June 4, 2014
by Rick Paulas
In 1996, I desperately wanted to eat an Arch Deluxe.
For those of you who don't remember the few months it was available before becoming the biggest fast food flop of all time, the Arch Deluxe was McDonald's attempt to be taken seriously. This was a sandwich for adults, complete with a potato bun and new secret sauce. According to its ads, it was "the burger with the grown-up taste."
But I didn't want to get one to make me more mature. I wanted to get one because Michael Jordan told me to.
If you don't remember the sandwich, at the very least you should remember the basketball superstar's face next to nearly everything McDonald's released during that period of time. It was the perfect corporate relationship: the world's biggest sports star and the world's biggest fast food franchise. And if you watch TV today, you'll notice that the amount of celebrities shilling for fast food has only grown.
Whether it's the Super Bowl, the NBA playoffs, or Sunday night's Game 7 overtime win for the L.A. Kings, viewers tuning in get a generous helping of sports players offering dining recommendations. Sometimes it's LeBron James and Dwight Howard telling people to eat at McDonald's, other times it's Peyton Manning delivering pizzas for Papa John's. But the difference between today and back when Michael Jordan played H-O-R-S-E with Larry Bird is our understanding of how food ads work.
We've already learned that Big Food specifically targets children, but now we also know they're responsible for rising obesity rates in black and Latino youth.
A recent piece in Al Jazeera points out how fast/junk food corporations have been targeting youth culture in poorer areas, and celebrity sponsorship is just one small area of their attack. They also rely on more subtle methods like focused social media branding and sponsoring gospel music performances -- McDonald's has an entire series of promotions geared towards the black community called 365Black -- to get their message out to black and Latino youth.
To answer the question of whether or not this targeting is working, you need only look at the health stats:
While obesity among all young people has more than quadrupled over the past four decades -- from just 5 percent among 6-to-19-year-olds in the 1960s to 19.6 percent in 2008 -- rates among African-American and Latino youth have outpaced those of white youth. The statistics are most alarming for African-American teenage girls: Among those ages 12 to 19, nearly 1 in 3 were obese in 2008, the highest prevalence by age, gender, race or ethnicity.
The Al Jazeera piece also quotes a 2011 study that found African-American youths see 80 to 90 percent more ads for sugary drinks than white children do. One reason that's the case is because of the insidious "pouring rights" contract that schools sign with sponsors.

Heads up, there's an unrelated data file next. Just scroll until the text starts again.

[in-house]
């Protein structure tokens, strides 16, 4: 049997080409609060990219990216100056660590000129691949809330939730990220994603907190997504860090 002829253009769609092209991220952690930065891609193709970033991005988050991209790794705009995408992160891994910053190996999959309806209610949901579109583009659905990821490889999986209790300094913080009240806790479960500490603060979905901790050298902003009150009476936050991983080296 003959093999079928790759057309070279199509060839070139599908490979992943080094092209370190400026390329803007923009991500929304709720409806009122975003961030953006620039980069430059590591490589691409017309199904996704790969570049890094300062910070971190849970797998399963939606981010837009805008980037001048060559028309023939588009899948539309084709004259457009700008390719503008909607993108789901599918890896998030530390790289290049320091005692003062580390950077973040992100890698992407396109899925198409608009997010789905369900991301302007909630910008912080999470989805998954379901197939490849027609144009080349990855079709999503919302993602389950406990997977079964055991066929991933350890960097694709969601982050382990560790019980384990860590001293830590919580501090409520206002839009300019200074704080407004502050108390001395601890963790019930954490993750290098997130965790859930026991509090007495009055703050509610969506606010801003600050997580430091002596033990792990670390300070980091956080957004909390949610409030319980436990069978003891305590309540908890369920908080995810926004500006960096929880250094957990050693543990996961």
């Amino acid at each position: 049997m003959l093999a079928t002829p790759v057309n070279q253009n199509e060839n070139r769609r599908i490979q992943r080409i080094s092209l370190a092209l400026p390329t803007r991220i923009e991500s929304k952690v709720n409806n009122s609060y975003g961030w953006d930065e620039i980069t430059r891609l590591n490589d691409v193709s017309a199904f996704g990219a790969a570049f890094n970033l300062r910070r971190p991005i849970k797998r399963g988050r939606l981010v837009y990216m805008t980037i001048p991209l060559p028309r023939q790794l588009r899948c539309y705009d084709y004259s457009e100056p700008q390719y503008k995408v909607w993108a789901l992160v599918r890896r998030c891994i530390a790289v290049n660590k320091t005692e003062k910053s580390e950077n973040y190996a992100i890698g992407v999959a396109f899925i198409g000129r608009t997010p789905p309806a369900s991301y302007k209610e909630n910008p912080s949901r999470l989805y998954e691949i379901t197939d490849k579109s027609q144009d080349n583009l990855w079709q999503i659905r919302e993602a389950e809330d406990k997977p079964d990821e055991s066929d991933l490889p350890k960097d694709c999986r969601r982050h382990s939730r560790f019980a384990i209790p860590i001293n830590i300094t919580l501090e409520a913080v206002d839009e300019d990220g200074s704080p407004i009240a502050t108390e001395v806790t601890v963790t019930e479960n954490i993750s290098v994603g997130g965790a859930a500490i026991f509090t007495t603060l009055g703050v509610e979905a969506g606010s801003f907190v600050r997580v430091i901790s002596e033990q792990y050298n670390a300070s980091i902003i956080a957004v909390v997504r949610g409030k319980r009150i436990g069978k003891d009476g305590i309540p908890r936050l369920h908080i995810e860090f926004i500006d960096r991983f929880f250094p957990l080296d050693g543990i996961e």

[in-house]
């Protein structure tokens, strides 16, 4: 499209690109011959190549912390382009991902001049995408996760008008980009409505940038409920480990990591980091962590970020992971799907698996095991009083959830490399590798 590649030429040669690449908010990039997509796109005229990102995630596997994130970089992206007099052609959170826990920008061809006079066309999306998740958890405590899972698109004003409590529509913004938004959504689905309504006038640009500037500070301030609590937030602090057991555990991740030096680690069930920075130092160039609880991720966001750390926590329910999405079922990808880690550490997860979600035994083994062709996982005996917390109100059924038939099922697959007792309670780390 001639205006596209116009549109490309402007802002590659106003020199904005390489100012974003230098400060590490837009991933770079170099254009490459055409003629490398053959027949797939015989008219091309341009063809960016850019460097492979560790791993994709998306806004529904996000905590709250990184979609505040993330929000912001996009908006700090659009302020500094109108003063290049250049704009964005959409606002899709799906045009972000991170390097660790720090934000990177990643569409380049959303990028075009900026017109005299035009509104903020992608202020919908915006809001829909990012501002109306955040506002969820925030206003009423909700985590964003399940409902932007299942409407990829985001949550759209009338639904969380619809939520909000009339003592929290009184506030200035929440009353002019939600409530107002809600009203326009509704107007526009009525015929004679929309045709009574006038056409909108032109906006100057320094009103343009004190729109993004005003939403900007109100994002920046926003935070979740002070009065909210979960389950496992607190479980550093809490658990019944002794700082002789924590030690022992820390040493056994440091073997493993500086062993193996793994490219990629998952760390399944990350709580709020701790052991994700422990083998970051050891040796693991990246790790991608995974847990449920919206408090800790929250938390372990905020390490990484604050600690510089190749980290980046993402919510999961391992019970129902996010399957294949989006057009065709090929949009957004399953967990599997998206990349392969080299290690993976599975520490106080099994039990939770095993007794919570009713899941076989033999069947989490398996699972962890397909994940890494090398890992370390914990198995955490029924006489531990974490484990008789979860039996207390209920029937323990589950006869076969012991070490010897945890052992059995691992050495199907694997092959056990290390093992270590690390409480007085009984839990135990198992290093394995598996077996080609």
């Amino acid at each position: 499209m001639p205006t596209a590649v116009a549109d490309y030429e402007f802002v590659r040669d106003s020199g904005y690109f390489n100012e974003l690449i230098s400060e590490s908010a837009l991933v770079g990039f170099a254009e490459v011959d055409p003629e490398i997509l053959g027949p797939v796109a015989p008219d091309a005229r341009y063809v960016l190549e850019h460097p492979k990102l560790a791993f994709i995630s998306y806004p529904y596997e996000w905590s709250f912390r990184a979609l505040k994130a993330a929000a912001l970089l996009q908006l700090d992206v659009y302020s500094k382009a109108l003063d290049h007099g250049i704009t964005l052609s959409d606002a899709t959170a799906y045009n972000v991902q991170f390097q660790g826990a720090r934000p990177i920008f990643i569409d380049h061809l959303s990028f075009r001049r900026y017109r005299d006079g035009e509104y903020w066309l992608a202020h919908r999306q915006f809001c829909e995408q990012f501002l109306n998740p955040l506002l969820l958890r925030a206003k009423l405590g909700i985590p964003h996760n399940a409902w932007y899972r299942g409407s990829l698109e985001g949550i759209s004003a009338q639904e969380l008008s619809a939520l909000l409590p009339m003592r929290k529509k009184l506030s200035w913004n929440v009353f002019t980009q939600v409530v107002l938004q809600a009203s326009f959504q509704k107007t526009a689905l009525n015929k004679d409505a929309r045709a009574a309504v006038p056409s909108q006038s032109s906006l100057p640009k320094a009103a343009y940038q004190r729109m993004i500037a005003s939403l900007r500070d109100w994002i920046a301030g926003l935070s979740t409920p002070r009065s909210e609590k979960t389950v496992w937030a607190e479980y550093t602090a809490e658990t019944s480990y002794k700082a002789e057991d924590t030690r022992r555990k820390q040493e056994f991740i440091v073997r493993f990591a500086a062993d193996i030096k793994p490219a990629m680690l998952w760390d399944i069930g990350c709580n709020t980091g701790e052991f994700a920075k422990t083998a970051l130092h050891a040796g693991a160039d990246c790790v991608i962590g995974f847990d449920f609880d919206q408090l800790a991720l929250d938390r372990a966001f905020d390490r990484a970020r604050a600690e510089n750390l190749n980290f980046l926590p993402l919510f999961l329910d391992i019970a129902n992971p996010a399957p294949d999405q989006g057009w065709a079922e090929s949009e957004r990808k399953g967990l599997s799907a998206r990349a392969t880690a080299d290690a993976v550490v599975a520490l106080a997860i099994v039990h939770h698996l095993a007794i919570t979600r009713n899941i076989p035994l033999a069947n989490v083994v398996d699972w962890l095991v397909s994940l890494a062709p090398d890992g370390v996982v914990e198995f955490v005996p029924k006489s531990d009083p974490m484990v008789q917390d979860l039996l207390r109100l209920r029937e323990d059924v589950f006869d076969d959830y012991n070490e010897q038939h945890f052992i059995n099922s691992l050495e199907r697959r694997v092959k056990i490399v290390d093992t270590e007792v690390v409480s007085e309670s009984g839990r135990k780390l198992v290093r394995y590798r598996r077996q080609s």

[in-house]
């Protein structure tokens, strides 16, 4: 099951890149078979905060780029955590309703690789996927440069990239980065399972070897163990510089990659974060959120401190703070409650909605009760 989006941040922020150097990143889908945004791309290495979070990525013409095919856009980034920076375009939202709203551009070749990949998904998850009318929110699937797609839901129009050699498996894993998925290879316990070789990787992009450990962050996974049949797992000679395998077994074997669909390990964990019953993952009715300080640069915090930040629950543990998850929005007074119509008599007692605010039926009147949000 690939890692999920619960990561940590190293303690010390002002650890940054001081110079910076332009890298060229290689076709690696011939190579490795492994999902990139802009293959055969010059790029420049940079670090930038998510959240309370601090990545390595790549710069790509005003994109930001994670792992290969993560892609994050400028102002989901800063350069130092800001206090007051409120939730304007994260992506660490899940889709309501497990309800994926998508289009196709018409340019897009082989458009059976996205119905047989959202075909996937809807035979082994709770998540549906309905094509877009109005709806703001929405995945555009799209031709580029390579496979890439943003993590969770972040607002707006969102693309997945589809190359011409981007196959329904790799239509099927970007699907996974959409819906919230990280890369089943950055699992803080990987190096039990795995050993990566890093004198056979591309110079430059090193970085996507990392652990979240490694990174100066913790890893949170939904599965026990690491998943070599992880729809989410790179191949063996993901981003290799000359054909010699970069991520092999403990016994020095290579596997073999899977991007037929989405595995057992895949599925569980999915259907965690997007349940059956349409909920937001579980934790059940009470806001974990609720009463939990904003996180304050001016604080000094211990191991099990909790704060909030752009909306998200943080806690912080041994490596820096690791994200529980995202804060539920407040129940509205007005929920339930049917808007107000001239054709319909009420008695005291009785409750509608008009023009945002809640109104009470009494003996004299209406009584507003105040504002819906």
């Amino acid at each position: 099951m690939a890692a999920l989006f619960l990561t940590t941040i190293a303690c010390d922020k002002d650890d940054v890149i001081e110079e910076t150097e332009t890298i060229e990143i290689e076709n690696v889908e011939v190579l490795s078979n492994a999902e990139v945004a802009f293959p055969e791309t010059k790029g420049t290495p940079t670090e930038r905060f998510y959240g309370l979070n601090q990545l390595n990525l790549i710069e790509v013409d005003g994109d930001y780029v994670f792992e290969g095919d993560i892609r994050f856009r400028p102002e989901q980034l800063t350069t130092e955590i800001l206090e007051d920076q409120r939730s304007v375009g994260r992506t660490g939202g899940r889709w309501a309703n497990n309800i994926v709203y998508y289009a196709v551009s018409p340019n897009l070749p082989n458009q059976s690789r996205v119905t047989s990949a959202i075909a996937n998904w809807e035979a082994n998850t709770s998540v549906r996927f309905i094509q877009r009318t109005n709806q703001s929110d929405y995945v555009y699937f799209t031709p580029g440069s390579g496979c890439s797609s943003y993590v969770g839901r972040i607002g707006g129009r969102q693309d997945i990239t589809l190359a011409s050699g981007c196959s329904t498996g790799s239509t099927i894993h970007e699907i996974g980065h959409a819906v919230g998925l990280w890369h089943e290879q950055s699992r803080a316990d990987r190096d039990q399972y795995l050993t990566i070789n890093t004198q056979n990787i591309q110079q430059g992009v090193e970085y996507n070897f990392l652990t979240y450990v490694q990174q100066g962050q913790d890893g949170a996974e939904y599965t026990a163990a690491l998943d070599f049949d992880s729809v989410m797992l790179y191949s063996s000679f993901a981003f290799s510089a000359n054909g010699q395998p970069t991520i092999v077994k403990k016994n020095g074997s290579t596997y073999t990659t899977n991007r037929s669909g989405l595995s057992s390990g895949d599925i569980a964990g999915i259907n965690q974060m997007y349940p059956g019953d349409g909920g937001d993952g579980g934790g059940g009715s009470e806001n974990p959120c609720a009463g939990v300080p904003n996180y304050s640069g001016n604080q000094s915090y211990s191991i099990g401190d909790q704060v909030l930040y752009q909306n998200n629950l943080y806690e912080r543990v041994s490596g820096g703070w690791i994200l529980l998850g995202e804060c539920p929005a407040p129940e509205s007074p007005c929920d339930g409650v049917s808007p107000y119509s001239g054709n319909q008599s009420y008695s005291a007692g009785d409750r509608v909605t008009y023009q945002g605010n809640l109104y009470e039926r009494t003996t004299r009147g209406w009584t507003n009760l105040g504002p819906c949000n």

"Pouring rights" work like so: A school signs a contract with a beverage corporation (Coke or Pepsi, generally) which gives them some extra spending money, as long as the school only serves their product. Sports arenas and theme parks generally work the same way; it's why it's tough to find both a Coke and Pepsi at a sporting event. The thing is, the schools that sign the contract are the ones who need the money the most. And those schools generally don't have yearbooks full of white faces. It's a deal with the devil that schools in lower-income districts -- which, in America, means black or Latino neighborhoods -- must sign.
While something like "pouring rights" is different from a sports star getting paid a bunch of money to stand next to a burger, it's in the same family. Both devices are used to get people to buy the product, and in most cases their targets are black and Latino youth. Which is why it's time for celebrities to end their relationship with fast/junk food corporations.
The decision that sports figures and celebrities make when signing on the dotted line to be part of a huge ad campaign is easy to understand. People are giving them tons of money for a few hours of work. And if they don't sign, well, the corporation just moves onto the next biggest celebrity. But for too long have celebrities gotten away with simply cashing checks with no penalties. The effect that fast/junk food has the general public, especially children, is known. They need to be held accountable for their decisions.
If a person signs a contract with a fast food corporation, they are aligning themselves with a shameful industry. They're not only selling their likeness, they're also selling out the future health of black and Latino children.